It’s always hard to catch problems with an album you like but we’re going to try anyways. I do feel his lyrics were a little weak and hard to understand in some songs, I had to look up what he actually said a couple of times. The organ that I love within many of his songs also does feel out of place here and there. I don’t think it was easy to incorporate it so that meant that there were a few mess-ups along the way. He did state however that he recorded this album on analog equipment because he intended there to be mess ups to increase the organic feel of the album.
Overall Bloodlines was a very good album, I enjoyed the uniqueness of the sound James Mathé has created. It has a funky and very fresh new look to electronica, at least here in the states. I would recommend this album to someone who is interested in fresh perspectives and deep thought when they listen to their music. Bloodlines is on sale now so go check it out!
Run The Jewels shook up the hip-hop arena when they released a 33 minute album with the biggest set of balls on it this year. When the first show at The Independent sold out, they opened it for another night. I was lucky to see their set on Tuesday night thanks to Jill from Another Planet Entertainment – many thanks for giving 402 access. Before diving right into the review, here’s a bit of history on how the hell Killer Mike and El-P ended up recording this collaboration together:
After El-P produced Killer Mike’s critically acclaimed “R.A.P. Music” – the two hit it off so well that they found enough common ground to mix their sounds into a new syringe. Initially El-P wasn’t planning on doing Killer Mike’s full record, as he was working on Cancer 4 Cure at the same time. But after phone calls from the studio, and Mike himself phoning daily, El-P broke down and dove in – discovering magic once the two went into the studio full time.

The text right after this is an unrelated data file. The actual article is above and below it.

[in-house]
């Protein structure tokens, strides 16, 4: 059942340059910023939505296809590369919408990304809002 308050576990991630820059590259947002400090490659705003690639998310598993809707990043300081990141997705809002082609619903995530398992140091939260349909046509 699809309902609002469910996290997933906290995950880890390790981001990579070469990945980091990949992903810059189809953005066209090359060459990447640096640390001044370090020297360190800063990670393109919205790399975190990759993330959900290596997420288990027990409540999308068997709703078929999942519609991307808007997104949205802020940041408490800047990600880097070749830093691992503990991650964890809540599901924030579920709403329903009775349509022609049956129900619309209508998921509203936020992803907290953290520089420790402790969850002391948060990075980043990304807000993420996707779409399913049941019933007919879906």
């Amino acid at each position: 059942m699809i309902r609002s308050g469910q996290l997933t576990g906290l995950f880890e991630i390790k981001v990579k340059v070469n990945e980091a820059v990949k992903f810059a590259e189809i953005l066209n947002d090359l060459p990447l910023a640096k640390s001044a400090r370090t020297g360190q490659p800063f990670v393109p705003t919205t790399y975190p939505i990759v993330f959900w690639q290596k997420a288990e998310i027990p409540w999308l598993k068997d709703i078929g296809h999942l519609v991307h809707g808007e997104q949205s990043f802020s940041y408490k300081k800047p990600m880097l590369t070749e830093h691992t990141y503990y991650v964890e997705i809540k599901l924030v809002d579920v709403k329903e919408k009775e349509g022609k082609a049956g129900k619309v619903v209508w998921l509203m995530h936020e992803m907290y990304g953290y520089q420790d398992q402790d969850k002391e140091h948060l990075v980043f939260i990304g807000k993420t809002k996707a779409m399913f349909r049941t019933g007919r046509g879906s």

Killer Mike’s lyrics have always been socially conscious and rage-filled while El-P keeps his flow esoteric and abrasive. There’s a comfortable middle ground on this record as the two create tongue-in-cheek humor with a brooding seriousness.
El-P had Despot open, who still hasn’t released his album produced by Ratatat (obligatory shit for making us wait). He speaks like Mitch Hedberg and flipped a switch into sharp tongued flow. There was no doubt why El-P was promoting the hell out of this guy, and why fans are eagerly awaiting his debut. The set was a one-man-show with Despot controlling his own beats in between tracks and rapping over them. By the end of his set, he left San Francisco with the promise of a release very, very soon. We can hope!
Killer Mike took the stage to perform his solo material, and it was as raw and sincere as I’ve been told. In equal measure he rapped and talked about social injustice and localized movements in San Francisco – thanking the audience for being so progressive. At one point, he came into the audience and rattled off a verse that had the everyone huddling into a shoe gaze of goosebumps. I have a snippet on my cell phone, but said “fuck it”, I’d rather not watch it through my “retina screen” – eyes are better…ok, here’s the clip…
El-P came on next with a darker stage setup and brought out some old material along with the more screaming Cancer 4 Cure stuff. When “The Full Retard” skipped over the speakers, the place exploded like a grenade.
The real wait was for the two to join up on stage and, unlike other shows, they didn’t give anyone time to make bar runs. Before I could take another breath, the two came on stage and started their Run The Jewels material from track one. With chains placed over their heads like a proper English ceremony, they shook hands and began the slaughter. The two had constant nods to each other on stage as the energy and chemistry was incendiary – shoulder leaning, chain adjusting, and a Killer Mike on speed.
THE ALBUM REVIEW